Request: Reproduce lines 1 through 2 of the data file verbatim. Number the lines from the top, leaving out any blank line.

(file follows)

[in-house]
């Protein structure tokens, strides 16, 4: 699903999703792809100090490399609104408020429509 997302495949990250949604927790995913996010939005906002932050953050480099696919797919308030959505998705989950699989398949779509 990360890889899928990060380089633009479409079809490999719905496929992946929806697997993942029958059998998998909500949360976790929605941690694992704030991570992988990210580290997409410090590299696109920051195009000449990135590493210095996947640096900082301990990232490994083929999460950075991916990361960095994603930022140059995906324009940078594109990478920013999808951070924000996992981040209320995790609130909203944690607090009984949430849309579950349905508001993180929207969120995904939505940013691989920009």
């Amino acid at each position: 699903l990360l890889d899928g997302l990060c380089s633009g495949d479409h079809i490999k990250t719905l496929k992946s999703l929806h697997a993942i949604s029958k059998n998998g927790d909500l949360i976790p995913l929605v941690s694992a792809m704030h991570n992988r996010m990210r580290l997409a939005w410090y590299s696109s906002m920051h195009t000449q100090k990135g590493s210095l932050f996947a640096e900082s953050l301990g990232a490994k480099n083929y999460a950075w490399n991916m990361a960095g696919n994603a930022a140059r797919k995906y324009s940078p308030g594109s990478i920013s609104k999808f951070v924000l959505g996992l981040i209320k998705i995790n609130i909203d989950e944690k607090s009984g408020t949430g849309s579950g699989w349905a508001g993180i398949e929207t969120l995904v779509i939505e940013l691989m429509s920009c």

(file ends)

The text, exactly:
[in-house]
């Protein structure tokens, strides 16, 4: 699903999703792809100090490399609104408020429509 997302495949990250949604927790995913996010939005906002932050953050480099696919797919308030959505998705989950699989398949779509 990360890889899928990060380089633009479409079809490999719905496929992946929806697997993942029958059998998998909500949360976790929605941690694992704030991570992988990210580290997409410090590299696109920051195009000449990135590493210095996947640096900082301990990232490994083929999460950075991916990361960095994603930022140059995906324009940078594109990478920013999808951070924000996992981040209320995790609130909203944690607090009984949430849309579950349905508001993180929207969120995904939505940013691989920009």